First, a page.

Author : J.R.Blackwell, Staff Writer
When I was eleven, I tried to kill myself after seeing an old movie. In the film, a man cut his wrists with bits of mirror and then held them under steaming hot water. At his funeral, people piled flowers on his grave. Everything in the film was grey but that pile of flowers.
I thought it looked so cool.
I was eleven and an only child. I never had so much as a dog to play with. My mother was working on a Doctorate in French film of the early 2020’s and didn’t have a lot of time for me. I tried to break my mirror in my room, but pounding on it did nothing except slam the back of my dresser against the wall. The noise caused my mom to come upstairs.
“Why are you making this racket?” She asked, smoking her cancer-free strawberry cigarettes.
“Just exercising.” I said. Behind my mirror, the plaster was starting to crumble.
“Are you trying to break your dresser?” She laughed, crossing her arms in front of her. My mother looked a lot like a chicken, skinny legs and beady eyes. “Good luck, the thing is child-proof, wail on it all you want.”
Everything in my room was childproofed. Even when I went to stab myself by running and jumping, stomach first, on my bedpost, it just turned to foam and bent beneath me. If I was going to kill myself, I needed some adult tools. I went to the kitchen, where my mother kept all the kitchen implements she bought and never used. There was a block of knives in the kitchen, and I brought out the largest one and scraped it across my palm. It flickered blue and spoke in a friendly, female voice.
“Oops! Be more careful when you are cutting!” it said. When I moved it across my flesh, it was soft as cotton. I threw it on the floor.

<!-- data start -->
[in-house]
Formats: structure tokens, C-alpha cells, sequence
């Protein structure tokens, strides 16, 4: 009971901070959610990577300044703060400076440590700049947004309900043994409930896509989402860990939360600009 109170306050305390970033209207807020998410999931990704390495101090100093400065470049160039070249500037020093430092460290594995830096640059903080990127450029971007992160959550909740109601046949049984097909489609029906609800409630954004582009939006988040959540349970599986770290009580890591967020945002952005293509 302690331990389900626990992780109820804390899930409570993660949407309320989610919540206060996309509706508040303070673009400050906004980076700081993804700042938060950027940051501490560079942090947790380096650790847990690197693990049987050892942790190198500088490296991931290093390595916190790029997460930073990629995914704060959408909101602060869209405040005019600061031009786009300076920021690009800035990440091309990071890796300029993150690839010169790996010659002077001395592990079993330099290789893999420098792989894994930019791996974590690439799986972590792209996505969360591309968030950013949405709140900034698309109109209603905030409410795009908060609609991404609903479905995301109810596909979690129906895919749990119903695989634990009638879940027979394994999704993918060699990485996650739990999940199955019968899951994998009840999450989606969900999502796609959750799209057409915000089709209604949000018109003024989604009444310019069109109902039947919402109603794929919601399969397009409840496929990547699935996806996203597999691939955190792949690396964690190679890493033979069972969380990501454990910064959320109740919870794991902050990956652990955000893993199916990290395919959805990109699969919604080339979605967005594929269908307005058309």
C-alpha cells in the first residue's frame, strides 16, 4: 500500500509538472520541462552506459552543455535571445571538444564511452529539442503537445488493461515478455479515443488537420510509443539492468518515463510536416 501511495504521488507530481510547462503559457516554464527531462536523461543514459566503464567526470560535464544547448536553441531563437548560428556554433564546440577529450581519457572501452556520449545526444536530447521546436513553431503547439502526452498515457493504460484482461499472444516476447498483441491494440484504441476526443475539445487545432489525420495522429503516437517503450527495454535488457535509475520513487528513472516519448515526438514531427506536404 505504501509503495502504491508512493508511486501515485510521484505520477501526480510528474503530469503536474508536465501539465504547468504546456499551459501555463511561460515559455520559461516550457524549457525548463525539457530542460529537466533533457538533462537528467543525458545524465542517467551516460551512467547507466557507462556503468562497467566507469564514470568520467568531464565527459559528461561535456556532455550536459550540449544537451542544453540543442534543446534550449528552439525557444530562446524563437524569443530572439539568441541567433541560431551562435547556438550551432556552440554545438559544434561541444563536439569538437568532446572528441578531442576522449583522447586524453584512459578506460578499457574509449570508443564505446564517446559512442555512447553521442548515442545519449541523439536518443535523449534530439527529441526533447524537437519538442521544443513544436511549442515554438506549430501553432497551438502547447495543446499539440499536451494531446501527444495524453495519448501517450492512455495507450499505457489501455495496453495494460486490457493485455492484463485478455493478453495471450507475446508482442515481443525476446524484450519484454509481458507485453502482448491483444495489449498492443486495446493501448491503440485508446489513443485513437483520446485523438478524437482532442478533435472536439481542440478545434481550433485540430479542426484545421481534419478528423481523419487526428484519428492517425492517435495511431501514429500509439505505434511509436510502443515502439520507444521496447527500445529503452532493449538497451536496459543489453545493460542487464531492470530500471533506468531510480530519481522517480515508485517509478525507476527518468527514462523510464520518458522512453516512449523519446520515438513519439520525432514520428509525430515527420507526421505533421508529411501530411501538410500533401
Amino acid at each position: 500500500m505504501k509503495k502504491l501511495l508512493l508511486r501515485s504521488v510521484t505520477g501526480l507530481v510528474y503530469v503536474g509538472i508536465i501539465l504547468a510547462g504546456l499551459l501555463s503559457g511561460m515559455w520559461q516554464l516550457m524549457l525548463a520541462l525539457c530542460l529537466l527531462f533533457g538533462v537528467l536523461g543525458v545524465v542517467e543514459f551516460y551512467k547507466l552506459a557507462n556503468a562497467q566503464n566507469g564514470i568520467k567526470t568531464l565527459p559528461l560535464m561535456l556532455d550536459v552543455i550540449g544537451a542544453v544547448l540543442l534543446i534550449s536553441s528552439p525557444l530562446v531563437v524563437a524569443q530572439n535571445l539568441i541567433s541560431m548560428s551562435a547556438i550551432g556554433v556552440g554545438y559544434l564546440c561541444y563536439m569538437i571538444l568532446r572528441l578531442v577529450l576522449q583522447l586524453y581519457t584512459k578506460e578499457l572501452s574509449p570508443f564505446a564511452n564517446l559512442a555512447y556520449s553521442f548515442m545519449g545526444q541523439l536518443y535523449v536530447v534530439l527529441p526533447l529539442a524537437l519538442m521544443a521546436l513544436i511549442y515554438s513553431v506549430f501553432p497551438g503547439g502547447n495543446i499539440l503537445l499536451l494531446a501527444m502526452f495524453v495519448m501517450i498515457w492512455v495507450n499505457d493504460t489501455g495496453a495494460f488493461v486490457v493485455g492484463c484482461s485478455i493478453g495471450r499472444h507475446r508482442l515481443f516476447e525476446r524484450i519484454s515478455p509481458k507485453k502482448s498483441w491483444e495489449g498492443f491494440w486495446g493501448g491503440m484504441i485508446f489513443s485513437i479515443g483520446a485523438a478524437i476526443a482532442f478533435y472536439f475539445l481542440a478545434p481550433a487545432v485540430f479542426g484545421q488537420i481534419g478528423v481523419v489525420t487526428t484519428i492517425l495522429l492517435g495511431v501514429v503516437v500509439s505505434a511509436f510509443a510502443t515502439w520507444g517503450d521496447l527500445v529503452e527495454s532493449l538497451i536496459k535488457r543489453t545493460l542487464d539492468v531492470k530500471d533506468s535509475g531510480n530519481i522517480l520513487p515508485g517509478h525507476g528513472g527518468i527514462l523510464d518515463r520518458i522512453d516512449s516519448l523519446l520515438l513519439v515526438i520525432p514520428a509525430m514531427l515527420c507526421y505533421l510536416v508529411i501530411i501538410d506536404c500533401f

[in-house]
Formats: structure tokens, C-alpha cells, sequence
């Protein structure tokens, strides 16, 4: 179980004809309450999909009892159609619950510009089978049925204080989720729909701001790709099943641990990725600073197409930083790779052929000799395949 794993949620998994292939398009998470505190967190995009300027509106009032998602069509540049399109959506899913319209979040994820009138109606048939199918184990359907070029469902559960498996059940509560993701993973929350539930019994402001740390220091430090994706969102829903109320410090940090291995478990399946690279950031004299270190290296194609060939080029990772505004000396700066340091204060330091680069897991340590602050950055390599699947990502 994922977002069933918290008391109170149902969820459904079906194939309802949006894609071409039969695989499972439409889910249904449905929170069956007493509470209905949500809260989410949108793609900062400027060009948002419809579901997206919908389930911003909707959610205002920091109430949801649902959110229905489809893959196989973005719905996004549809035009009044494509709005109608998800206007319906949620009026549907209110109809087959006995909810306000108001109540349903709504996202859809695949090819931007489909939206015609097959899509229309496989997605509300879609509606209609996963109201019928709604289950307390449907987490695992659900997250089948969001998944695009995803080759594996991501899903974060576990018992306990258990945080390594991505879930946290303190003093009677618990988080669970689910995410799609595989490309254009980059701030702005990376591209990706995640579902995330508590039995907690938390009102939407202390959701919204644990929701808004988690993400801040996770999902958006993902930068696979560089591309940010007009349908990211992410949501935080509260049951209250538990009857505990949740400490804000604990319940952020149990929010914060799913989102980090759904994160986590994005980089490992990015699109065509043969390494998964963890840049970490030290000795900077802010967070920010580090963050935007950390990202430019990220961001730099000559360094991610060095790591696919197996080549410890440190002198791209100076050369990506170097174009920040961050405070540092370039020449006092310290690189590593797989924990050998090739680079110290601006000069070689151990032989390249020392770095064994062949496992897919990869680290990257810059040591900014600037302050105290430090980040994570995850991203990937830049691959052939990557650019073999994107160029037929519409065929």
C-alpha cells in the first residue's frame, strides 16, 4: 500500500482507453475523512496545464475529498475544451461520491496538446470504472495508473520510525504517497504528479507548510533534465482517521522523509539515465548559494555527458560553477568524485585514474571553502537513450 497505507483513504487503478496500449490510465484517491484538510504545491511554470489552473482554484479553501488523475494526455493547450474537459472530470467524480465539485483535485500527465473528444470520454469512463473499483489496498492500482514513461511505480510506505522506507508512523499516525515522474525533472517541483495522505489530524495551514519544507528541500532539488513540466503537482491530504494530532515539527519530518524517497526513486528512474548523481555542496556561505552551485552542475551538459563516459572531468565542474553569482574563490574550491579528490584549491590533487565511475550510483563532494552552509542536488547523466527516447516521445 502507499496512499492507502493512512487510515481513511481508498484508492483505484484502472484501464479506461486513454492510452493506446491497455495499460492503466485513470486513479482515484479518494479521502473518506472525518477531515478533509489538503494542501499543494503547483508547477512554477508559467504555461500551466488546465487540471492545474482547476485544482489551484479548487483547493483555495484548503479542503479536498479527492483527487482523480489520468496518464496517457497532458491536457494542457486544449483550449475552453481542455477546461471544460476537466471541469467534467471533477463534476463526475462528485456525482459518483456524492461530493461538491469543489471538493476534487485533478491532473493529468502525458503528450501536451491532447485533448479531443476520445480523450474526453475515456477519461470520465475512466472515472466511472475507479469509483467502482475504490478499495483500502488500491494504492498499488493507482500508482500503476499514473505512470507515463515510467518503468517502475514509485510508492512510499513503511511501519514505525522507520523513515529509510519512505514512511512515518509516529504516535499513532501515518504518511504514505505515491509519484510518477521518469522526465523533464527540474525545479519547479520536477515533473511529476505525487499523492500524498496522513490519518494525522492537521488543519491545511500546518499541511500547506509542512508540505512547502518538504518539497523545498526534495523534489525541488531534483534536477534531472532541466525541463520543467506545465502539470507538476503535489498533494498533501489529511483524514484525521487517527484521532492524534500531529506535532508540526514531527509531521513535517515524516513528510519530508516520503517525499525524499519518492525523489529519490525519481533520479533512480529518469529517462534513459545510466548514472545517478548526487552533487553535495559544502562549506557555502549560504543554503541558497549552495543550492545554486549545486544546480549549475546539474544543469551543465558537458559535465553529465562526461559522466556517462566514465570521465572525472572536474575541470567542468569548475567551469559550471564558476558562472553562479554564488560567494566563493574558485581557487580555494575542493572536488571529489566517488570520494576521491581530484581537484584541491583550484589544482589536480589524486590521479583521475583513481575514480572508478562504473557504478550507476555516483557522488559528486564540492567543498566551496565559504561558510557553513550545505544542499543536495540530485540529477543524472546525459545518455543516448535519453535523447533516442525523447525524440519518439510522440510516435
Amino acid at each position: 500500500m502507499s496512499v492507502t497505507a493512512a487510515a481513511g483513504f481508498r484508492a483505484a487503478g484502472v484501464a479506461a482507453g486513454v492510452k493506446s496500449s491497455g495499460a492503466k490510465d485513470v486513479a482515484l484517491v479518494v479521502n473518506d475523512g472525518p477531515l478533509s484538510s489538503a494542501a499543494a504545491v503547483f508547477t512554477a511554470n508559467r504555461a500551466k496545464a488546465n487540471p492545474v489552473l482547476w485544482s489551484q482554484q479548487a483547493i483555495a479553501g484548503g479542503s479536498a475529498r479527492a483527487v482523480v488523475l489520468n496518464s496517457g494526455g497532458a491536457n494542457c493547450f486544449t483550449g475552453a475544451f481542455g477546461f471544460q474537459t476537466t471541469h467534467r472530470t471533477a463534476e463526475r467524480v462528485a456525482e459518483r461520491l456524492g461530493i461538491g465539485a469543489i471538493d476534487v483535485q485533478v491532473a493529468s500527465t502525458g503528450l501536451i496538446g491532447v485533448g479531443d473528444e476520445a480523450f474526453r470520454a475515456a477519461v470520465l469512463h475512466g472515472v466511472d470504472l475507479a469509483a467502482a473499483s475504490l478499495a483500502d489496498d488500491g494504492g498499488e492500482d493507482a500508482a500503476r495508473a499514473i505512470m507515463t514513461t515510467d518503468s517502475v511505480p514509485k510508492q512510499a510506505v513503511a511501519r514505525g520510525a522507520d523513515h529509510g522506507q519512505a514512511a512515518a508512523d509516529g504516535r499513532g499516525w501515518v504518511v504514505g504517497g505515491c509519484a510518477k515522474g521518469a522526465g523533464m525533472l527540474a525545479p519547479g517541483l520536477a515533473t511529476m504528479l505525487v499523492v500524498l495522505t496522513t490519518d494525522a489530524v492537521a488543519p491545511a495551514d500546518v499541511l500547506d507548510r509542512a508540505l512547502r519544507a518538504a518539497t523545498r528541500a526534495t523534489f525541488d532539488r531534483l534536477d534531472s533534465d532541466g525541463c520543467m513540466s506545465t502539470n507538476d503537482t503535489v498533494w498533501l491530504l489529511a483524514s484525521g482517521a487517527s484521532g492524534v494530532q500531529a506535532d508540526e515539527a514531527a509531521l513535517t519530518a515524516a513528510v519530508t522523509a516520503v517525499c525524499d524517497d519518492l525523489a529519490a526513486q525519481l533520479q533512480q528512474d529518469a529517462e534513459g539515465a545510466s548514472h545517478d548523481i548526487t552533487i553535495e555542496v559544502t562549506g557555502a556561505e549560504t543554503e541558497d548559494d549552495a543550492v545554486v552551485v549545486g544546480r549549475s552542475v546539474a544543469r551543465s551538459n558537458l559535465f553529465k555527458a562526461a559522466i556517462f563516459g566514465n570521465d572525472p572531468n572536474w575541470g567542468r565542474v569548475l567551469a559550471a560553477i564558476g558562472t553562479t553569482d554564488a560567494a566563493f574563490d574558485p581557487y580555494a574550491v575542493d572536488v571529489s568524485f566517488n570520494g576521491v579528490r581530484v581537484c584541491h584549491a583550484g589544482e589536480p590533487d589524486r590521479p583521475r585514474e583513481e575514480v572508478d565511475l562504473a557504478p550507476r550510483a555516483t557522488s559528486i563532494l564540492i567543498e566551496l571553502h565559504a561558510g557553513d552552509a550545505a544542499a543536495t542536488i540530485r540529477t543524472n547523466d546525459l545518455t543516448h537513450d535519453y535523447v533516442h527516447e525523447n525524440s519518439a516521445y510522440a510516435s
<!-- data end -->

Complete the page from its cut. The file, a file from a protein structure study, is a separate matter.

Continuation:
I don’t think I wanted to die out of any morbid curiosity or self-hatred. I think I just wanted to be raised by my Grandmother. Grandma Loretta had lived with mom and I until she died at the age of ninety-three. I was eight years old when she died. I remember mother saying that she wasn’t gone, just sleeping until she could wake up again on the Network.
She was one of the first people to get her consciousness uploaded into the Network. When she was alive, she would play dolls or blocks or immersion games with me. I would always win our games. Grandma Loretta never seemed hurt or angry that a child won playing against her. She would just giggle, putting a winkled hand over her pocked face. Later I learned that this was due to dementia, her organic mind slipping away. When she was uploaded, she chastised my mother for keeping her in the organic body for so long.
I thought that if I died, I might get flowers thrown at me and then Grandma Loretta would raise me on the Network. Grandma Loretta seemed to have lots of free time. She was always going to parties, making experimental art environments, and conducting science experiments. When I sent her voice messages on the Network she would get back to me in seconds.
“Things move faster here,” she would say. On the Network, she had built her own virtual house with large white pillars and flowering ivy. She sent me pictures of the place that she had built with her new boyfriend. The pictures of the both of them almost looked real, just a little too perfect, a little too smooth. I knew if I died, I could go live with them, where things moved faster.
I drank every cleaning fluid in the house, but all I got were hiccups.
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